In May 2021, Labour will fight its first campaign since ‘that’ election one year ago. For most of us that means gearing up for elections to local authorities, metro mayors, the Welsh Assembly and Scottish Parliament. Covid-19 means that we are forced to rethink our approach to campaigning, but after experiencing a fourth consecutive general election defeat last year, a complete overhaul is long overdue.
In 2019, Leeds North West was one of the few constituencies to achieve a swing to Labour. Against the backdrop of one of the most disappointing nights in the party’s history, we achieved the largest ever Labour majority in a seat that hadn’t been tagged a ‘Labour Hold’ since 2001.
We know that there are many factors that contribute to any electoral outcome. National policy, leadership, demographics and luck are all, of course, major contributors. We also know that last year there were many places that the ground was simply too infertile for any shoots of success to be planted, and that otherwise good campaigns were mercilessly punished. But we do need to look at where we did make ground, and how the techniques and strategies put in place might be replicable on a much wider scale.
In Labour, we are often very uncomfortable in talking about success. After election defeats, we indulge ourselves in endless debate about failure and who is responsible for it, often boiling it down to one single national issue. When we do talk about local campaigning, it is usually only referenced in terms of ‘hard-working activists delivering leaflets and knocking on doors’ and how they have been ‘let down’ by whatever narrative we really think contributed to the outcome. But this reduces the craft of campaigning and underestimates the power activists have to influence results in our own localities.
What is even more dangerous is that the techniques we are told to employ never really change. Old assumptions go unchallenged. Is it right, for example, that the aim of door knocking should be to have quick transactional conversations where we come away with a single piece of information – their voter ID? Is the best way of using that data that we gather up all the promises in order to knock them up on election day? Is that all there is?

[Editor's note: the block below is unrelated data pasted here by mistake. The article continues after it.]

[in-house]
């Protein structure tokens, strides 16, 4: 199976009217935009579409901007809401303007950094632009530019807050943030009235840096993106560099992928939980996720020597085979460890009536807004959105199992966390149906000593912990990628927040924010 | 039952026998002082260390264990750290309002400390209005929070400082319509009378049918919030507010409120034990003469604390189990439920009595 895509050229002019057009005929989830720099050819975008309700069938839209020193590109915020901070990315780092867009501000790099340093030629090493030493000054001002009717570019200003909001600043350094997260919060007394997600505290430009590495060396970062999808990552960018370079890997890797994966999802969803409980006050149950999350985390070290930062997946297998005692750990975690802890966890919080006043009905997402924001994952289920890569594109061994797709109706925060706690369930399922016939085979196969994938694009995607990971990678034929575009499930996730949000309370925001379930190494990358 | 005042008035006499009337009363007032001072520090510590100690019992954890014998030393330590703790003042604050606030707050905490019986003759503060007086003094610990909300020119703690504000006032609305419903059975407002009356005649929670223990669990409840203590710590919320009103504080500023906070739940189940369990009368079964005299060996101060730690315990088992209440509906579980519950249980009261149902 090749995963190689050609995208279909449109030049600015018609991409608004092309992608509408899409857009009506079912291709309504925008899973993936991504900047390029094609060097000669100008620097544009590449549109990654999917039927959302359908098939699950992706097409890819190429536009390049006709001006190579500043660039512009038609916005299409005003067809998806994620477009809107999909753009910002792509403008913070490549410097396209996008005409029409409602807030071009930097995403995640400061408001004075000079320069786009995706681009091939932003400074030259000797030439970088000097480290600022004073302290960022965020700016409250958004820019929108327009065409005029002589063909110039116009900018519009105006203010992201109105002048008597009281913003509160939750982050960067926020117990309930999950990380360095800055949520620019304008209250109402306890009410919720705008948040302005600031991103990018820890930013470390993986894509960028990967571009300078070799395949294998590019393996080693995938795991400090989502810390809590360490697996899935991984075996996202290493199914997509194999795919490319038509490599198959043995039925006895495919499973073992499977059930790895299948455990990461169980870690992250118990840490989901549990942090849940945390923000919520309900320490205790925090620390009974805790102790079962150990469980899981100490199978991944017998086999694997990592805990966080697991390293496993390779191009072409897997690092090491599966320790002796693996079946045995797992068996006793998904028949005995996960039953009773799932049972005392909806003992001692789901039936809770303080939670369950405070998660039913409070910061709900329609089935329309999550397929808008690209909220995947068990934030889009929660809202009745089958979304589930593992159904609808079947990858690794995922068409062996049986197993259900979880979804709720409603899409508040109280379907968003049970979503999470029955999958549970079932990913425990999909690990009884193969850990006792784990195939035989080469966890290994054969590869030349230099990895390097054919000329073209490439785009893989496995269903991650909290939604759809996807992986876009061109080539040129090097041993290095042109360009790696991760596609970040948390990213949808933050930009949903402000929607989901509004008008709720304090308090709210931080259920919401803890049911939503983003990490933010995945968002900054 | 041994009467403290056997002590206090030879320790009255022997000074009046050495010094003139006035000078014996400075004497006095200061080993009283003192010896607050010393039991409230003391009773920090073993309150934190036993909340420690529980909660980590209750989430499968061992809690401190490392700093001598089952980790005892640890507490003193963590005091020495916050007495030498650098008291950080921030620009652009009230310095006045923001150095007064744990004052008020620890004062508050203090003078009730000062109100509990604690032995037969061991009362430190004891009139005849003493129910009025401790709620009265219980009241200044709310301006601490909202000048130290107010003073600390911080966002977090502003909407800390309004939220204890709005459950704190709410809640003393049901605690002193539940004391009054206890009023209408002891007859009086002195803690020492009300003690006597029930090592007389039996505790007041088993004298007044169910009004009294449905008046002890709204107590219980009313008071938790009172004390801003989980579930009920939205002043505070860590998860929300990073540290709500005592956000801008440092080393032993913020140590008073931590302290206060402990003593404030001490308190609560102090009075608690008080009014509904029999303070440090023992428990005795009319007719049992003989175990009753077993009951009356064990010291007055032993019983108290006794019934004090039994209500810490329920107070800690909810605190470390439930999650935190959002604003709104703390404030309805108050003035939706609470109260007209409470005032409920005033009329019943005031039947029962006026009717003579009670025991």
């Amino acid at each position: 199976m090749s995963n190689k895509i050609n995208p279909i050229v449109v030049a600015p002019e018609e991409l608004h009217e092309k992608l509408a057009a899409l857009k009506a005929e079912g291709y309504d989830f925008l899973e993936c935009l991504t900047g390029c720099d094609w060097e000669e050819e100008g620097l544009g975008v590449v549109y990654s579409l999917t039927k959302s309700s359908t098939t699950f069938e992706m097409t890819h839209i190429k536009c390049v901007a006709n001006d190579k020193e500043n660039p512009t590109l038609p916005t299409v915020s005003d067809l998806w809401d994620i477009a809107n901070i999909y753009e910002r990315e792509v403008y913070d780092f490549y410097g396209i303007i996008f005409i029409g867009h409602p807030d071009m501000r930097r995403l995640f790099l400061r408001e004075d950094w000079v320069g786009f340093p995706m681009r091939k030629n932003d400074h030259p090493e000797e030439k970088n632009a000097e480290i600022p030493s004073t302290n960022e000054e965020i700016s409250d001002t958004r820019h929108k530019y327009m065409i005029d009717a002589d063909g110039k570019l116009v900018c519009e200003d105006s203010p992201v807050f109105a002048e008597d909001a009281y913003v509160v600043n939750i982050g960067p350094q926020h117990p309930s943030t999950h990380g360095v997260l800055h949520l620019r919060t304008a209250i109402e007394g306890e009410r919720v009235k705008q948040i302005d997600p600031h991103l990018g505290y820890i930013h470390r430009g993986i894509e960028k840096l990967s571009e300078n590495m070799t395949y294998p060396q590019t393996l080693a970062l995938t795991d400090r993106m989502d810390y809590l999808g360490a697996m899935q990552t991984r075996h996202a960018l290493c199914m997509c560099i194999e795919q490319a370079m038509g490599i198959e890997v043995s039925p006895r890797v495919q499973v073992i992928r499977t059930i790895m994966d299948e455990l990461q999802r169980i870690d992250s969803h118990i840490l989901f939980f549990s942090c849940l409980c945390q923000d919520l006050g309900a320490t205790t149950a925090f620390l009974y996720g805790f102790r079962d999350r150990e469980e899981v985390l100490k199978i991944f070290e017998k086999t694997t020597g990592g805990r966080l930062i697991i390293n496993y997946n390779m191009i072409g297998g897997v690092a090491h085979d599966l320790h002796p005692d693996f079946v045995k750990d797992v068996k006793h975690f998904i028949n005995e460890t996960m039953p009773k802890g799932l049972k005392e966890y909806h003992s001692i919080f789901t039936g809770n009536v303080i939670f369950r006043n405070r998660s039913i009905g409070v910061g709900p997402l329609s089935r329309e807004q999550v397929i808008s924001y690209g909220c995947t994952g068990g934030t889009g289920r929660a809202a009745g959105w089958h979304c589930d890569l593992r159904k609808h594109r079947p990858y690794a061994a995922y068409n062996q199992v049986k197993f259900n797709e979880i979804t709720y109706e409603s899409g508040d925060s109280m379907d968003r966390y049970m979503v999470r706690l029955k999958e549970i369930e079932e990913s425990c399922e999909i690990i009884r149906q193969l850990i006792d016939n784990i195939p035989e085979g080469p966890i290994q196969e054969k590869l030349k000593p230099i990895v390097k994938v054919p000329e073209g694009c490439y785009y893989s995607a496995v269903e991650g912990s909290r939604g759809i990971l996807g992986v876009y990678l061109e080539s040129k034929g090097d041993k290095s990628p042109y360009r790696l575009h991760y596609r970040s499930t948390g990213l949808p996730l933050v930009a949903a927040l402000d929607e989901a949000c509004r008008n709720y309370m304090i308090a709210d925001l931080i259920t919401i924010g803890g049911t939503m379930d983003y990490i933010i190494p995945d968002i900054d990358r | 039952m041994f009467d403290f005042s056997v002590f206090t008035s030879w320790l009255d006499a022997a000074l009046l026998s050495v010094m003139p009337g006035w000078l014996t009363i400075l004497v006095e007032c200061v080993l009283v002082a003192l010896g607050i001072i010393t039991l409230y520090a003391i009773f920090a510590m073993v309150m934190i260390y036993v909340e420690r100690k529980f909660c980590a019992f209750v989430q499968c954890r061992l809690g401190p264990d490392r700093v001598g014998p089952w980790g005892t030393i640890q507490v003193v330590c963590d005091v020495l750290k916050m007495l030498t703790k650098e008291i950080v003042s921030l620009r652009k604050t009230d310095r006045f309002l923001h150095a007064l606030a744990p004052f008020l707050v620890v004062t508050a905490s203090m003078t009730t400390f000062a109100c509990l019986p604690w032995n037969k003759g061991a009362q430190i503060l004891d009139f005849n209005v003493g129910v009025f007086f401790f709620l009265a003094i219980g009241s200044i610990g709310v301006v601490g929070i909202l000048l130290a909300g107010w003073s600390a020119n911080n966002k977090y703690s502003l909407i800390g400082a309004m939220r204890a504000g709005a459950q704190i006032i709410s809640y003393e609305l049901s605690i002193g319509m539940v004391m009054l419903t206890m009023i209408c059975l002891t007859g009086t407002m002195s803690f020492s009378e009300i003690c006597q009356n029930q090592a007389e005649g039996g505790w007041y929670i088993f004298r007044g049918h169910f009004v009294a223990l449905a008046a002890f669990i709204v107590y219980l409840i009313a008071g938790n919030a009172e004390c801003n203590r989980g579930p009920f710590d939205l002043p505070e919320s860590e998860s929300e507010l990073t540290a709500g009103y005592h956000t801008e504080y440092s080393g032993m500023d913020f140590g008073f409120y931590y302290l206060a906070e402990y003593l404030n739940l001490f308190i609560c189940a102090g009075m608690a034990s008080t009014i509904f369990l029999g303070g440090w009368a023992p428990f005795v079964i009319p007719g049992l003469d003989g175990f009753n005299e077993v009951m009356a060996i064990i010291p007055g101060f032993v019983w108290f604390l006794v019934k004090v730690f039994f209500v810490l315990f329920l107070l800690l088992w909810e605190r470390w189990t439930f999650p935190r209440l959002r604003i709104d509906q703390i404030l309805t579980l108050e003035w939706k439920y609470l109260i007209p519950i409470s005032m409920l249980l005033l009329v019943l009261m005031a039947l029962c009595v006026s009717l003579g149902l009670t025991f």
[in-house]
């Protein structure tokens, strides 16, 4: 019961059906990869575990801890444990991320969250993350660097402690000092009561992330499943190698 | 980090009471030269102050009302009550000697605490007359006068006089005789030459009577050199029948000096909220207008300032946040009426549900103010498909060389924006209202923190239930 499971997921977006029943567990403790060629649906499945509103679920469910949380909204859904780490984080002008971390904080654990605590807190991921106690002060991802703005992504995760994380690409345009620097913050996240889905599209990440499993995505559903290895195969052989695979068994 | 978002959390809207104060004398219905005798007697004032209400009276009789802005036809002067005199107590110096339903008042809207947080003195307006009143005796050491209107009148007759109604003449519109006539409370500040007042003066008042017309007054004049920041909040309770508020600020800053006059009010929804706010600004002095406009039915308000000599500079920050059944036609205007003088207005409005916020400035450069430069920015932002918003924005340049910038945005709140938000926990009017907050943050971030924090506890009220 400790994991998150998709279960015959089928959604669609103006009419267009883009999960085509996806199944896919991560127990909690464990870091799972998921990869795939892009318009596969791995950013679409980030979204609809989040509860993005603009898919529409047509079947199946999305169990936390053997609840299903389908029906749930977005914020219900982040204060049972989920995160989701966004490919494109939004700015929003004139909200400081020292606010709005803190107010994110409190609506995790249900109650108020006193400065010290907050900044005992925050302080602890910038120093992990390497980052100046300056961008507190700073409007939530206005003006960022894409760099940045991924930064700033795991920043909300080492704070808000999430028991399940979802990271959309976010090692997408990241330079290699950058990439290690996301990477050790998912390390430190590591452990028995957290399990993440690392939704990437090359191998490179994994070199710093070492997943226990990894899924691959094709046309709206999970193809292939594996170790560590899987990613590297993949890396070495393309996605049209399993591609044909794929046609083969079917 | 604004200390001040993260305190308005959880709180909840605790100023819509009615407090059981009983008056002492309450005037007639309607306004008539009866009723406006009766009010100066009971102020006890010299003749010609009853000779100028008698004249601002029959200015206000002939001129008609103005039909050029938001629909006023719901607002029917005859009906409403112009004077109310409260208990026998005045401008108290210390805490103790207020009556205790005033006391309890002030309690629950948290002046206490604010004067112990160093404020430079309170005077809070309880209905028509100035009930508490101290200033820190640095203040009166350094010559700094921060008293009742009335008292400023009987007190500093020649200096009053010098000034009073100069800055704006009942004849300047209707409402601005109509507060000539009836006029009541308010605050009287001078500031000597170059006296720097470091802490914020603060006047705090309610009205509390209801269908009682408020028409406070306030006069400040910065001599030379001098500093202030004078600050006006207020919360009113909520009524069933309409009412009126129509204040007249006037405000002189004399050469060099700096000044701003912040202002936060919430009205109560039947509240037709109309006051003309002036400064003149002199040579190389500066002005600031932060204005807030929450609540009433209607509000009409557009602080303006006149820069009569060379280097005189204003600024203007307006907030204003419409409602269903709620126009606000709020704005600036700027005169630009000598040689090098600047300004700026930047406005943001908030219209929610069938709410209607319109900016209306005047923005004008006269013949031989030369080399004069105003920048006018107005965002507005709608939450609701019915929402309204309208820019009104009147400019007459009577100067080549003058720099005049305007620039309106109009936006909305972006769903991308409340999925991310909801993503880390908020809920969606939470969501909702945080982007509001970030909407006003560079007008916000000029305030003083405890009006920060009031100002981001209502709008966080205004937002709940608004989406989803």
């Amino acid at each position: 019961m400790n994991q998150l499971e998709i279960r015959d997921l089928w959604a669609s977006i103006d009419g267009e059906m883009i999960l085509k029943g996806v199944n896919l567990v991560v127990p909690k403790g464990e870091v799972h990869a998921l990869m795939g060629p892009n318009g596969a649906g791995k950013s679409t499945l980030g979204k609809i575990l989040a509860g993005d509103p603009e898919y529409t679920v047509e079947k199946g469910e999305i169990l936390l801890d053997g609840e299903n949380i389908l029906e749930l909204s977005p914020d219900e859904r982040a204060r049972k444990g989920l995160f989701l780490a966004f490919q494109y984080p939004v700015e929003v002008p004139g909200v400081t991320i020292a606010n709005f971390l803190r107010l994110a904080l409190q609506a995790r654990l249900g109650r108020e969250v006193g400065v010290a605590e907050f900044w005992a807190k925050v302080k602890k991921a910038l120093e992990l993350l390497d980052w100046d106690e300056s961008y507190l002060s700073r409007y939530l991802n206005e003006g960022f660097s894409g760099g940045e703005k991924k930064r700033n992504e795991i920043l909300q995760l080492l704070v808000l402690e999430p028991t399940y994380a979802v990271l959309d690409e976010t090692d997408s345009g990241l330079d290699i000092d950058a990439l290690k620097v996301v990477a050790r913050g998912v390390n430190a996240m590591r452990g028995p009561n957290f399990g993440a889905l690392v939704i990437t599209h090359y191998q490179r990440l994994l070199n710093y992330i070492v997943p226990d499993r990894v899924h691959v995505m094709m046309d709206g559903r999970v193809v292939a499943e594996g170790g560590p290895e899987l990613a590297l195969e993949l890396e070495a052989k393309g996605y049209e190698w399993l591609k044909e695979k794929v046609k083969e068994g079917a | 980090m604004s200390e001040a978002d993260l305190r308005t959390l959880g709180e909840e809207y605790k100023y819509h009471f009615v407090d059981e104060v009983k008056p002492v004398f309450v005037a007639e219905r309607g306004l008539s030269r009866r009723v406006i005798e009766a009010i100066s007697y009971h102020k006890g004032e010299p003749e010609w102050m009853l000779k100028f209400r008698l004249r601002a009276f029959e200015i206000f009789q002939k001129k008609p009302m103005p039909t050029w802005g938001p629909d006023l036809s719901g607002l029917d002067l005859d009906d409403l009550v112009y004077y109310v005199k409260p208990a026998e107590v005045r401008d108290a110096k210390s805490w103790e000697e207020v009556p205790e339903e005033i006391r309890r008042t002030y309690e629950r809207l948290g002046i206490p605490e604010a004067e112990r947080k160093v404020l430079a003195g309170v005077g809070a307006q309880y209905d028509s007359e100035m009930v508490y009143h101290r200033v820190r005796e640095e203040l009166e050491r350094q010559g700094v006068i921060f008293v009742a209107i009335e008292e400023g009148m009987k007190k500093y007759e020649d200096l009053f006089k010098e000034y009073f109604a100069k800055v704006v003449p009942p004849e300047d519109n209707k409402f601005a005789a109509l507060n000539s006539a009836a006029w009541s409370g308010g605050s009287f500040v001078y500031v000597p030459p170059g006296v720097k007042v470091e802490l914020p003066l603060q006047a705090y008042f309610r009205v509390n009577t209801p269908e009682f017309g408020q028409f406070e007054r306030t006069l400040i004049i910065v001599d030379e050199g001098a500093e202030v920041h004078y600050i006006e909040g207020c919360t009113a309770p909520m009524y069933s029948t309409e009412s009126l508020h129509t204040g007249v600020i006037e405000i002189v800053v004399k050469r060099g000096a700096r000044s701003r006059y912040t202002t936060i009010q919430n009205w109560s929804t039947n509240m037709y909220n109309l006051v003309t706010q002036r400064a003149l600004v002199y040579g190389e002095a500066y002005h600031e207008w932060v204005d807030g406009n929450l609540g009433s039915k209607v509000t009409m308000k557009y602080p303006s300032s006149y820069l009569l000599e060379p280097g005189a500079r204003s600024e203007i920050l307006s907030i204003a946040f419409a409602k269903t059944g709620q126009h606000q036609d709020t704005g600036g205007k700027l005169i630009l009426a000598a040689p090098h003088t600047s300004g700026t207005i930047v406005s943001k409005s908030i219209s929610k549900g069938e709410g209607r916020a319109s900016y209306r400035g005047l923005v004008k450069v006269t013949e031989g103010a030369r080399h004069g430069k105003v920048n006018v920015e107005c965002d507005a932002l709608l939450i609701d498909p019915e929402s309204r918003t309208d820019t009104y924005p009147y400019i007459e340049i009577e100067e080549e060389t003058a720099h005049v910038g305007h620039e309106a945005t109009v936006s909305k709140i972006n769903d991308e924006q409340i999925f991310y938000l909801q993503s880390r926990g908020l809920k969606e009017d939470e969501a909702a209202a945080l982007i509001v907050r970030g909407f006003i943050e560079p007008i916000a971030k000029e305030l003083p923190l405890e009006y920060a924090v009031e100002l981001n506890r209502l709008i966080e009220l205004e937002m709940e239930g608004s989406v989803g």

In Leeds North West we have been on a journey. Over a number of General Election cycles and in our local campaigns we have quietly revolutionised our approach and have seen tangible results. This did not mean rolling out any new fad or indulging ourselves in crazy experimentation. Instead we looked at all aspects of campaigning, and improved the way we organised, moving from a transactional into a relational approach.
On the doorstep, for example, campaigners were encouraged not only to obtain voter ID but to find out the reasons for any equivocation or hesitation that a voter had about voting Labour. This information was collated and direct mails were sent back to those homes relevant to those issues.
We saw data, not just as numbers on a screen, but as part of gaining an intimate understanding of each of our road groups, the demographics, the local issues and which issues were key in motivating those people to vote. We saw activists not as automatrons who had to merely get round the constituency but as messengers with agency to make decisions and contribute to the decision-making process.
None of the individual techniques we talk about in our pamphlet ‘Marginal Holds’ are silver bullets in and of themselves. Those looking for new ideas for their campaigns will find them, though they may not be applicable to every situation. We are not trying to replace a one size fits all approach with another one size fits all approach. We are instead trying to start a national conversation about the craft of campaigning and the importance of well thought through and well-organised local campaigns that are centred around human interaction and understanding.
The Labour Society of Campaigners are bringing activists from across the country together to do just that and we are proud to be presenting our pamphlet at their first event. Let’s draw a line under last year’s result and instead focus on sharing our experiences and good practice. Let’s end the endless internal fights and instead build a grassroots approach which is ready for the challenges ahead.
Marginal Holds is to be launched at 7pm on Sunday 13th December 2020 by the Labour Society of Campaigners.